15 February 2010

Ten Ways to See God

What follows is from the Carthusian, Guigo de Ponte, with the help of some of God’s elect. The ten ways to see God are: faith, reason, in figures, in the flesh, the Eucharist, the eye of enlightened love, spiritual imagery, God’s own unimpaired Light, full rapture of spirit, and in heaven’s blessedness. One term that Guigo uses which may require further explanation is, “anagogical clingings.” These are mystical experiences, when the soul ascends to an intimate union with God.

As the Scriptures report copiously, God is seen, or is said to be seen in ten ways.

He may be seen by faith, as Scripture says: “All the ends of the earth have seen the salvation of our God” (Psalm 97 [98]:3). Saint Bernard agrees, saying: “To have believed is to have seen” (Sermo 70 in Cantica).

God is also seen through the eye of reason – by philosophers – according to Romans, chapter (1:20). Physical speculation, or envisioning seeks God through the mirror of the creatures (cf. Thomas Aquinas, Super libros Sententiarum). By considering the creatures, philosophers understand the Creator. “For God has manifested it unto them,” as the apostle says, “For the invisible things of Him, from the creation of the world, are clearly seen being understood by the things that are made” (Romans 1:19-20). Scholastic envisioning seeks God through the mirror of the Scriptures.

The patriarchs saw God in figures (cf. Gregory the Great, Moralia), as when Abraham saw Three and worshipped One (cf. Genesis 18:23).

The apostles saw God in the flesh: “We saw His glory, the glory as it were of the Only-begotten of the Father (John 1:14), and “that which was from the beginning, which we have heard, and which we have seen with our eyes (1 John 1:1).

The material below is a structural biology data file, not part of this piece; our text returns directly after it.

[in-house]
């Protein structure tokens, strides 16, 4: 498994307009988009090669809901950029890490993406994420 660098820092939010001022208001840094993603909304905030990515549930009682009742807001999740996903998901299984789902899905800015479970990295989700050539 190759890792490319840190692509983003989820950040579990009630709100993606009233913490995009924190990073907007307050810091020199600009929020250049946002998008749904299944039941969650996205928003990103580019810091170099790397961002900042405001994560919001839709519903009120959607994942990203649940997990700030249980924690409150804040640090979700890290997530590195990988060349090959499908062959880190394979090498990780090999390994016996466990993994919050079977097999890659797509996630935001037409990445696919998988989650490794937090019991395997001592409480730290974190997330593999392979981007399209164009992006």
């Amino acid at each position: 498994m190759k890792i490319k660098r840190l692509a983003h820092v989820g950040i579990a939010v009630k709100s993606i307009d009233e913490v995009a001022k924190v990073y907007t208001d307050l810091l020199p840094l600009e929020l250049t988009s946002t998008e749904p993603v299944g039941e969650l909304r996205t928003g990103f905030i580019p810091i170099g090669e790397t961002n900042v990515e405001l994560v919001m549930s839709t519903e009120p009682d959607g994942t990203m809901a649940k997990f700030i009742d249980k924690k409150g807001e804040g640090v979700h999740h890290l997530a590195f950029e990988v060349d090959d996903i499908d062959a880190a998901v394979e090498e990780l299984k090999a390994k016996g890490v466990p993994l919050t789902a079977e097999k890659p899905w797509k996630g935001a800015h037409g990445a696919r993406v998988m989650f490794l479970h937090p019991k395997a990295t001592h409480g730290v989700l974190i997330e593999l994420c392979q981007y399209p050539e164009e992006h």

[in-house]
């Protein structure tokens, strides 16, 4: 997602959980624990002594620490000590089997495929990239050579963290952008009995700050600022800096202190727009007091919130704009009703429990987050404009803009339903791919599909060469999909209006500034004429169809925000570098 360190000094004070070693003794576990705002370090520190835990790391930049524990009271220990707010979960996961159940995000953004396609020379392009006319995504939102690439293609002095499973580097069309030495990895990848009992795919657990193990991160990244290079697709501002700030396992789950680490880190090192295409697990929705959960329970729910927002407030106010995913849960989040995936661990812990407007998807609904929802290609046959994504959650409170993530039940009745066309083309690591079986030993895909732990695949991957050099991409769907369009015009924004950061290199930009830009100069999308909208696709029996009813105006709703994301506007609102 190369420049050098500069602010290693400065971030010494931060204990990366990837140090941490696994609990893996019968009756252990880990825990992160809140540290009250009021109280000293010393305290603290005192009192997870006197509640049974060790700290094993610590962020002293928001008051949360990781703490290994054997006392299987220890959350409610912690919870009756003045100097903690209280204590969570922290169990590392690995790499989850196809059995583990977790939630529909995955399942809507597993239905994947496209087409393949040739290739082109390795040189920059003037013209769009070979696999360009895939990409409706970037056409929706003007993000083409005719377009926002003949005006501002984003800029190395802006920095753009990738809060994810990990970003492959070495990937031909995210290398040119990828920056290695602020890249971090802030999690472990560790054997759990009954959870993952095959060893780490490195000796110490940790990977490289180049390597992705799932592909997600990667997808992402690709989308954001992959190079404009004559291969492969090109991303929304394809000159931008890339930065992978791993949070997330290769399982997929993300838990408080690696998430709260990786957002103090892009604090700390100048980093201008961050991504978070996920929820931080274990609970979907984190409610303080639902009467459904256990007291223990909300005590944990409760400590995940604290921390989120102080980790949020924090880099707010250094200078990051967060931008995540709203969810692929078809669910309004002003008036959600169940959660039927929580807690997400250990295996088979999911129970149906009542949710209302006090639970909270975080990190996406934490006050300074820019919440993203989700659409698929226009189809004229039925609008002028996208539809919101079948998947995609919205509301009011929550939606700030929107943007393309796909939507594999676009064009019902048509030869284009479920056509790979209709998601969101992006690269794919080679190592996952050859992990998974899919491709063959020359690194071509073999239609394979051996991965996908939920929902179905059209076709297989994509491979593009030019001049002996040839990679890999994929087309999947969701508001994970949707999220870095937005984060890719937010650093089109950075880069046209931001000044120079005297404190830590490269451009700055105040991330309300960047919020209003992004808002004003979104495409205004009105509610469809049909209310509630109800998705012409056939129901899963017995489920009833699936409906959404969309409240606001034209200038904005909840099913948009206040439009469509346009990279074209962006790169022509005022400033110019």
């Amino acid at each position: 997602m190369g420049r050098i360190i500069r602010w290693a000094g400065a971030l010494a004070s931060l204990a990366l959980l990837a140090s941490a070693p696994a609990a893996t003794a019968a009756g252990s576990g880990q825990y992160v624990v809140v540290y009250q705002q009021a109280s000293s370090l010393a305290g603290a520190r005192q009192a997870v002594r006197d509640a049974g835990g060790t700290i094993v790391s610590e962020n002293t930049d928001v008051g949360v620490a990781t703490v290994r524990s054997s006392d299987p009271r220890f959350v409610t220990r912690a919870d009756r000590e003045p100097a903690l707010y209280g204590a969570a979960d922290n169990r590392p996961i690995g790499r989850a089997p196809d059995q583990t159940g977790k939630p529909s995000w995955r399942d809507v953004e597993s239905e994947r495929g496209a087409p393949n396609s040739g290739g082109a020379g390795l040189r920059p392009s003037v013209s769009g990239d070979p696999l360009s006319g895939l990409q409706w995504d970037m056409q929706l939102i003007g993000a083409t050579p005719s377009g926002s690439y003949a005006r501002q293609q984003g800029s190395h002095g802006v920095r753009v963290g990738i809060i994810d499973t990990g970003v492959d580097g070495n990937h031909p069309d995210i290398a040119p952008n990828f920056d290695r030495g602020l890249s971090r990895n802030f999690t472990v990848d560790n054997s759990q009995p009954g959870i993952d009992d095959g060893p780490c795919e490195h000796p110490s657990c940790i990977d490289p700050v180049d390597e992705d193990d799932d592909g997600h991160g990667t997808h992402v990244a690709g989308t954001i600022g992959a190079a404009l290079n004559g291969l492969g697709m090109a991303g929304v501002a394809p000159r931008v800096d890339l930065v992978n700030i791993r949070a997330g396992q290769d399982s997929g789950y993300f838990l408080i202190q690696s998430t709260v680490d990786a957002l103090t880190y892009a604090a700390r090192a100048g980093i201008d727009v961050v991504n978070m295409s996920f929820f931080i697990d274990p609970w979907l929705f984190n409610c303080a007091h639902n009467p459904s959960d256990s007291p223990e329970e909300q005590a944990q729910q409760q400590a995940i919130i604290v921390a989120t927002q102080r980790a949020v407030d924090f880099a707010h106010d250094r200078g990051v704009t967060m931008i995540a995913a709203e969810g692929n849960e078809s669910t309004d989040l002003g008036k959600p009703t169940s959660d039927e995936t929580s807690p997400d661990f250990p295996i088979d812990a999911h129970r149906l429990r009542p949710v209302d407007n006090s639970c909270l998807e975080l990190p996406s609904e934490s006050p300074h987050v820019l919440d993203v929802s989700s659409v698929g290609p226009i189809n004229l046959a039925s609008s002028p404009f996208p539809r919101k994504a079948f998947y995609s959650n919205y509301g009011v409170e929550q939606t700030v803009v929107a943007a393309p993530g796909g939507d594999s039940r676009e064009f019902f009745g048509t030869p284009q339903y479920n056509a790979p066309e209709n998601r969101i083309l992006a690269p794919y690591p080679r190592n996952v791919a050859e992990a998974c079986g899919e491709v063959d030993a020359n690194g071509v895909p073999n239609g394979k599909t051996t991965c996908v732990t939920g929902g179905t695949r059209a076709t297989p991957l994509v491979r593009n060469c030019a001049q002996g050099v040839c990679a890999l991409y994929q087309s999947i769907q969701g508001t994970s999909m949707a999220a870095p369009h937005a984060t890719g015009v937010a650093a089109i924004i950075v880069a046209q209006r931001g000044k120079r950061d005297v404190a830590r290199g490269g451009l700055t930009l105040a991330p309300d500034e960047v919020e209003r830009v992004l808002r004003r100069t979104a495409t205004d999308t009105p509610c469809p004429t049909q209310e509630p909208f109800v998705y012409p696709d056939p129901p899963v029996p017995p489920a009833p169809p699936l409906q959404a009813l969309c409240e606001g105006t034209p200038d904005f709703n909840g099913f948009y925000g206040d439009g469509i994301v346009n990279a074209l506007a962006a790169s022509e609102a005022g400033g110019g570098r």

God is also seen in the Sacrament of the altar – not only by faith, but also through the flashing affections of the pure in heart. Thus the Lord’s words in Leviticus, “I shall appear in the cloud over the oracle upon the mercy seat” (Leviticus 16:2), have been applied to the Sacrament of the altar, for the Lord appears in this Sacrament in a powerfully sweet and lovely manner.

He can be seen also by the eye of enlightened love through godly ascents and anagogical clingings.

Some see God through spiritual imagery, as did John in the Apocalypse (cf. Revelation 1:12-16).

God is seen fleetingly through His own unimpaired Light. There are those who see God perfectly, as He is, in the beatific Light of heaven.

God, the Light of eternal truth is seen through a complete rapture of spirit, which is how the angels see Him, just as the apostle Paul: “He contemplated God in that overpowering, or rapture, of spirit just as the highest order of angels who contemplate God at closer range than the other angels” (Nicholas of Lyra, Biblia postillata). No one can obtain this vision unless he has died to himself, that is, to his corporal senses. The Divine Light can also bee seen through an incomplete rapture of spirit, in a sudden stabbing intuition of heavenly contemplation. No one can achieve this vision of God without first dying to the world. “He who sees the wisdom that is God dies totally to this life and is no longer bound by love of this life” (Gregory the Great, Moralia). “Let a man divest himself of the world, love eternal things, and embrace God as much as possible – for how much one sees of Him is proportional to how much one dies to the world. Anyone who by keen contemplation would gaze on the brightness of God while in this mortal flesh, must die completely to this life and no longer be bound by love of this life.” (Nicholas of Lyra, Biblia postillata).

And in heaven’s blessedness God is seen truly and perfectly, as He Himself is, by those who are in the realm of the living (cf. Psalm 26 [27]:13 & Psalm 114 [116]:9). Thus 1 John 3 says: Beloved, we are now the children of God and it has not yet appeared what we shall be… but…we shall see Him as He is” (1 John 3:2).